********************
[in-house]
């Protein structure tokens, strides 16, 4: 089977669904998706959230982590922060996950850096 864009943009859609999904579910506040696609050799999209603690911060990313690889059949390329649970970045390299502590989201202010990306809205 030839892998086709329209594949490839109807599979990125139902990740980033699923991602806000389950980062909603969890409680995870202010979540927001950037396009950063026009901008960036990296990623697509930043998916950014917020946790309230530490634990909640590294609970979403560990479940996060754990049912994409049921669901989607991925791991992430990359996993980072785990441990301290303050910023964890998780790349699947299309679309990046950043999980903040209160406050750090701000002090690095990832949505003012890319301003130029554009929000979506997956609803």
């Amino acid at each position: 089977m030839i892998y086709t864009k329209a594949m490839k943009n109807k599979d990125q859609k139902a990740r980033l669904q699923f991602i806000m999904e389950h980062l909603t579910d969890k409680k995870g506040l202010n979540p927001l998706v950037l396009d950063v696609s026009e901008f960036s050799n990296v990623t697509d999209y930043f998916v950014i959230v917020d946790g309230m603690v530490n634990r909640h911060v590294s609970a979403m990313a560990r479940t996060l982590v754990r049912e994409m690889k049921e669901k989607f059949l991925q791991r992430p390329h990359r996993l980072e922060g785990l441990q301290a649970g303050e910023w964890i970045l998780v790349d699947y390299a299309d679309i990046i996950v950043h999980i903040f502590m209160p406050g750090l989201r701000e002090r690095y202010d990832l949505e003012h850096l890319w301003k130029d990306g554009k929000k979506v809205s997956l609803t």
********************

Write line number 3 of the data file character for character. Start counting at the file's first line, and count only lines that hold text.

């Amino acid at each position: 089977m030839i892998y086709t864009k329209a594949m490839k943009n109807k599979d990125q859609k139902a990740r980033l669904q699923f991602i806000m999904e389950h980062l909603t579910d969890k409680k995870g506040l202010n979540p927001l998706v950037l396009d950063v696609s026009e901008f960036s050799n990296v990623t697509d999209y930043f998916v950014i959230v917020d946790g309230m603690v530490n634990r909640h911060v590294s609970a979403m990313a560990r479940t996060l982590v754990r049912e994409m690889k049921e669901k989607f059949l991925q791991r992430p390329h990359r996993l980072e922060g785990l441990q301290a649970g303050e910023w964890i970045l998780v790349d699947y390299a299309d679309i990046i996950v950043h999980i903040f502590m209160p406050g750090l989201r701000e002090r690095y202010d990832l949505e003012h850096l890319w301003k130029d990306g554009k929000k979506v809205s997956l609803t």